Smartly, Jakob Dylan and company stay away from trying to recreate some of the most complex and iconic hits like Good Vibrations. What could they add to that? Instead, they mostly focus on the slightly lesser known songs of the period. Their versions switch nearly seamlessly between them recording it in a studio and live performances. I have no idea how the joins were done — some kind of editing voodoo — but the transitions are magical.

At first, I was confused about Jakob Dylan’s ever-present role in the film. He interviews the principals and is the main player on all the new versions of the songs. Was this just a new album vanity project for him? That doubt quickly melted away when I saw what he had to offer. He’s always a charismatic presence on camera, and a gifted musician. Moreover, he seems genuinely curious about history and isn’t afraid to be seen as a student among the masters of the era.

“Music is the essence here, and you just can’t help but get carried away…”

Another genius behind the film is Andrew Slater. He directed, produced, and co-wrote the movie, and expertly chose to focus on a singular narrative that carries us through without being sidetracked by all the fascinating anecdotes of the time. It helped that he was formerly the CEO of Capitol Music, so had relationships with some of the featured artists. The rights clearances alone would have doomed a film from nearly anyone else. Slater was able to achieve a critical mass of notable artists, and show a work in progress to others to show just how serious a doc this was.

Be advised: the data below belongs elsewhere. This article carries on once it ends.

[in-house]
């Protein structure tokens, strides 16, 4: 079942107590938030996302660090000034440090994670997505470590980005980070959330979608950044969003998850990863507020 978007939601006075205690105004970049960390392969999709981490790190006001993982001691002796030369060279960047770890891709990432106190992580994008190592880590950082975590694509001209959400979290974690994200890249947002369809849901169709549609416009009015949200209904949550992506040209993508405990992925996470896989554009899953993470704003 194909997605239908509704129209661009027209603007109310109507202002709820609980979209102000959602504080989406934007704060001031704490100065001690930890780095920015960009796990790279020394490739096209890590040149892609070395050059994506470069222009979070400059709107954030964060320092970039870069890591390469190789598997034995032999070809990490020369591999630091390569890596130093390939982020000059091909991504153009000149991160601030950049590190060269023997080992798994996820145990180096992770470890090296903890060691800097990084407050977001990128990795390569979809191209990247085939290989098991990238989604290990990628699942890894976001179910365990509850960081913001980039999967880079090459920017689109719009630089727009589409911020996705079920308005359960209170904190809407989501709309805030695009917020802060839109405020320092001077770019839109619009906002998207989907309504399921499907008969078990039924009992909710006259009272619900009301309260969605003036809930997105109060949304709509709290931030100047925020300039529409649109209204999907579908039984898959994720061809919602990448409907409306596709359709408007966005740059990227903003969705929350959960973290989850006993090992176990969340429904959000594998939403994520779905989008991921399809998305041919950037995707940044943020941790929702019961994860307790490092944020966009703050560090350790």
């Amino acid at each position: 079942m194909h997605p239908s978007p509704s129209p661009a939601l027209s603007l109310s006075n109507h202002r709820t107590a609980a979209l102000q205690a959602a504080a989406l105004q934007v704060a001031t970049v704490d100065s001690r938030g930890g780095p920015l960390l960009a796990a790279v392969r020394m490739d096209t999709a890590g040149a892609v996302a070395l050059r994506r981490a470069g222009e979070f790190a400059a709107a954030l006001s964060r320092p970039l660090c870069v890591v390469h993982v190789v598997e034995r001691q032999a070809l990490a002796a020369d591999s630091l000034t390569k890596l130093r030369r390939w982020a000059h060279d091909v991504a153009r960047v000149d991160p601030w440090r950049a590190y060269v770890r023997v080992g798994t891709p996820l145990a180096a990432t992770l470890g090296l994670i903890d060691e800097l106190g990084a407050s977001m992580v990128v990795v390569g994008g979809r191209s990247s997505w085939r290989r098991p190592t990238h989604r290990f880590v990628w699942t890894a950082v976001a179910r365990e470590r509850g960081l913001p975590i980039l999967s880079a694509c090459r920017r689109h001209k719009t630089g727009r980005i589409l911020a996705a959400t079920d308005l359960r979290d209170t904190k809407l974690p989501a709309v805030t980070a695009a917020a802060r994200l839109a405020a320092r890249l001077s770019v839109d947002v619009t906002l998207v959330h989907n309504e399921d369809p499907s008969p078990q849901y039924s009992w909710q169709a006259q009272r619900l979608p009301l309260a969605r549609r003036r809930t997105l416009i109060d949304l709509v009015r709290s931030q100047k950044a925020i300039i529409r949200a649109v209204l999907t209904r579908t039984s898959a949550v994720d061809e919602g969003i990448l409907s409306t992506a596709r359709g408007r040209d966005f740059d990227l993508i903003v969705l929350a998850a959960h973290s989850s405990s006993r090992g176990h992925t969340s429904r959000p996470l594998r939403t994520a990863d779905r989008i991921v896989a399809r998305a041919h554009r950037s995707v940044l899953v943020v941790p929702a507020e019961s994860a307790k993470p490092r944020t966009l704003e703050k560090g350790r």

The reality is that no amount of words can truly give you the experience of this film. Music is the essence here, and you just can’t help but get carried away in the songs. Beyond that, the personalities involved are irresistible, helped of course by a half-century of friendships, love, backstabbing, affairs, and intrigue. Then when you layer on the modern artists and their takes, you just get something we’ve never really seen before.

Ultimately these bands broke up, sometimes re-forming into new collectives — Stephen Stills from Buffalo Springfield, David Crosby from the Byrds, and Graham Nash from the Hollies came together to form Crosby, Stills & Nash (later to add Neil Young, also from Buffalo Springfield). The film traces the end of that era to Young leaving Buffalo Springfield. The era of the individual had begun, and the psychedelic scene would cause rock music to mutate again. But the LA scene in 1964-1967 was still something magical. The counterculture was starting, women’s rights and civil rights were entering the public consciousness, and folk was morphing into rock.

Many of these folks won’t be around much longer. I have a feeling Echo in the Canyon will be watched for decades into the future as the essential document of a very specific time and place that changed music forever.

– Andy Howell, Film Threat